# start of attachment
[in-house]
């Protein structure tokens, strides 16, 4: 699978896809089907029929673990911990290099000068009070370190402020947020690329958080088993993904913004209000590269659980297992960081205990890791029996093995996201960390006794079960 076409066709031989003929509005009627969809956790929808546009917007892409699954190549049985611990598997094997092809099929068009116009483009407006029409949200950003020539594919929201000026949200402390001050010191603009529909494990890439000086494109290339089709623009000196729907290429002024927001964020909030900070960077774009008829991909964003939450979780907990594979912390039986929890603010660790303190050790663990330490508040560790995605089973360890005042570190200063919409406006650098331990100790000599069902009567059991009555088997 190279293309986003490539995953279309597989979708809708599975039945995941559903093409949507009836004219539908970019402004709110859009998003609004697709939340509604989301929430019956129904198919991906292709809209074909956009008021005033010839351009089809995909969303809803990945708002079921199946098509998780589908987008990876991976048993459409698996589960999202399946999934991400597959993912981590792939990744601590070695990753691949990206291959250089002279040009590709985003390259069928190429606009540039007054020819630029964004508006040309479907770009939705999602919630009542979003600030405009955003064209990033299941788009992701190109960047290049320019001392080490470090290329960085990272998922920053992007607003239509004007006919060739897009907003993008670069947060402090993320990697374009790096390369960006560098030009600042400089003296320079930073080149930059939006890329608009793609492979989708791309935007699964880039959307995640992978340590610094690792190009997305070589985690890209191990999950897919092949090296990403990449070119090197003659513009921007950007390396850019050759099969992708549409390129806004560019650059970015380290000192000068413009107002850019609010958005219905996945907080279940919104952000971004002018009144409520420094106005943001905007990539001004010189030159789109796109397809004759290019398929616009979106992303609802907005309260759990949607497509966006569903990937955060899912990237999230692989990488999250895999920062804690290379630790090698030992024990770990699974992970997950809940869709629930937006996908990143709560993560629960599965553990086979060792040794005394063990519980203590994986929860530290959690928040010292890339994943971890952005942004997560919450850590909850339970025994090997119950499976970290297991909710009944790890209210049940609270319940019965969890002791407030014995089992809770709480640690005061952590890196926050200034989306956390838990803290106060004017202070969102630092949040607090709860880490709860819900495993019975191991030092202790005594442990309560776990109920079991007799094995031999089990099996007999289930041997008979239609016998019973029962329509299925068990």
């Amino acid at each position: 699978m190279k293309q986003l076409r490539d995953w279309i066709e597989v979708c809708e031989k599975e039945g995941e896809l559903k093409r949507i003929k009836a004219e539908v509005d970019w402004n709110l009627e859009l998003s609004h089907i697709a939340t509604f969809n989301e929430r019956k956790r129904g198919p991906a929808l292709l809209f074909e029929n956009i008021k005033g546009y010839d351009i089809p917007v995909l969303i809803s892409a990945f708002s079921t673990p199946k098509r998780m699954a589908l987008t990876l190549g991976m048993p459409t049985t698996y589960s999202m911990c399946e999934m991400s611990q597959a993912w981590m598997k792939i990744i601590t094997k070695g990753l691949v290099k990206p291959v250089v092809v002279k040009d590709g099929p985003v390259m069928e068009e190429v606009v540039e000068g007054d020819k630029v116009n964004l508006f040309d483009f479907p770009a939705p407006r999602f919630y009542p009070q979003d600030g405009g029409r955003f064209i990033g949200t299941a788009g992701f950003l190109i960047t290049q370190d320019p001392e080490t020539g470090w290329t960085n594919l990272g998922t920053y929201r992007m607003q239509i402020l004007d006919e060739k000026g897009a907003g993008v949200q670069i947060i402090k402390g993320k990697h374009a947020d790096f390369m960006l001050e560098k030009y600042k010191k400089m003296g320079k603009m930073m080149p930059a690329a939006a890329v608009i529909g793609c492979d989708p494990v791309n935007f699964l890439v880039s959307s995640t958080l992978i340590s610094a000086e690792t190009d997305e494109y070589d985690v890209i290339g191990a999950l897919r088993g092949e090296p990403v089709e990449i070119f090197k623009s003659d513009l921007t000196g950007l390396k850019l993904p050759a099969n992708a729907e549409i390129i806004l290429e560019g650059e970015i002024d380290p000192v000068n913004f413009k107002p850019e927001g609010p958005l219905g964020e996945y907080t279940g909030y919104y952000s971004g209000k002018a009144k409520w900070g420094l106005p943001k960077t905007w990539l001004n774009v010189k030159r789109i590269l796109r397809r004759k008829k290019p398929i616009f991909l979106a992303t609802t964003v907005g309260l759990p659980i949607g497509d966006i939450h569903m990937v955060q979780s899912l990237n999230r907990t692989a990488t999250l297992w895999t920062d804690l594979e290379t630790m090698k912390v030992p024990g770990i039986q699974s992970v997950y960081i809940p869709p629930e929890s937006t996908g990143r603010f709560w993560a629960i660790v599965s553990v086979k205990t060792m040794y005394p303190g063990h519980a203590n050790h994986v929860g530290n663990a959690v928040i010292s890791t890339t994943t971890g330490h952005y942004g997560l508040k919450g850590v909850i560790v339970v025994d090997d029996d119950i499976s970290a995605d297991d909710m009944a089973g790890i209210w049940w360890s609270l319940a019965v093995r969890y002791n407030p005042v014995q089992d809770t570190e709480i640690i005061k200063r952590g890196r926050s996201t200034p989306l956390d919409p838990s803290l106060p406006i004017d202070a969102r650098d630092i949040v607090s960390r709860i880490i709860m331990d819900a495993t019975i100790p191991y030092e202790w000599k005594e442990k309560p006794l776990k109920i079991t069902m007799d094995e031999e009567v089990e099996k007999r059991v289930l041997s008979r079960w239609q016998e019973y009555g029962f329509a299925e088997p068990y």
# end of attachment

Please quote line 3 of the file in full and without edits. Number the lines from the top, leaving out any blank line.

């Amino acid at each position: 699978m190279k293309q986003l076409r490539d995953w279309i066709e597989v979708c809708e031989k599975e039945g995941e896809l559903k093409r949507i003929k009836a004219e539908v509005d970019w402004n709110l009627e859009l998003s609004h089907i697709a939340t509604f969809n989301e929430r019956k956790r129904g198919p991906a929808l292709l809209f074909e029929n956009i008021k005033g546009y010839d351009i089809p917007v995909l969303i809803s892409a990945f708002s079921t673990p199946k098509r998780m699954a589908l987008t990876l190549g991976m048993p459409t049985t698996y589960s999202m911990c399946e999934m991400s611990q597959a993912w981590m598997k792939i990744i601590t094997k070695g990753l691949v290099k990206p291959v250089v092809v002279k040009d590709g099929p985003v390259m069928e068009e190429v606009v540039e000068g007054d020819k630029v116009n964004l508006f040309d483009f479907p770009a939705p407006r999602f919630y009542p009070q979003d600030g405009g029409r955003f064209i990033g949200t299941a788009g992701f950003l190109i960047t290049q370190d320019p001392e080490t020539g470090w290329t960085n594919l990272g998922t920053y929201r992007m607003q239509i402020l004007d006919e060739k000026g897009a907003g993008v949200q670069i947060i402090k402390g993320k990697h374009a947020d790096f390369m960006l001050e560098k030009y600042k010191k400089m003296g320079k603009m930073m080149p930059a690329a939006a890329v608009i529909g793609c492979d989708p494990v791309n935007f699964l890439v880039s959307s995640t958080l992978i340590s610094a000086e690792t190009d997305e494109y070589d985690v890209i290339g191990a999950l897919r088993g092949e090296p990403v089709e990449i070119f090197k623009s003659d513009l921007t000196g950007l390396k850019l993904p050759a099969n992708a729907e549409i390129i806004l290429e560019g650059e970015i002024d380290p000192v000068n913004f413009k107002p850019e927001g609010p958005l219905g964020e996945y907080t279940g909030y919104y952000s971004g209000k002018a009144k409520w900070g420094l106005p943001k960077t905007w990539l001004n774009v010189k030159r789109i590269l796109r397809r004759k008829k290019p398929i616009f991909l979106a992303t609802t964003v907005g309260l759990p659980i949607g497509d966006i939450h569903m990937v955060q979780s899912l990237n999230r907990t692989a990488t999250l297992w895999t920062d804690l594979e290379t630790m090698k912390v030992p024990g770990i039986q699974s992970v997950y960081i809940p869709p629930e929890s937006t996908g990143r603010f709560w993560a629960i660790v599965s553990v086979k205990t060792m040794y005394p303190g063990h519980a203590n050790h994986v929860g530290n663990a959690v928040i010292s890791t890339t994943t971890g330490h952005y942004g997560l508040k919450g850590v909850i560790v339970v025994d090997d029996d119950i499976s970290a995605d297991d909710m009944a089973g790890i209210w049940w360890s609270l319940a019965v093995r969890y002791n407030p005042v014995q089992d809770t570190e709480i640690i005061k200063r952590g890196r926050s996201t200034p989306l956390d919409p838990s803290l106060p406006i004017d202070a969102r650098d630092i949040v607090s960390r709860i880490i709860m331990d819900a495993t019975i100790p191991y030092e202790w000599k005594e442990k309560p006794l776990k109920i079991t069902m007799d094995e031999e009567v089990e099996k007999r059991v289930l041997s008979r079960w239609q016998e019973y009555g029962f329509a299925e088997p068990y």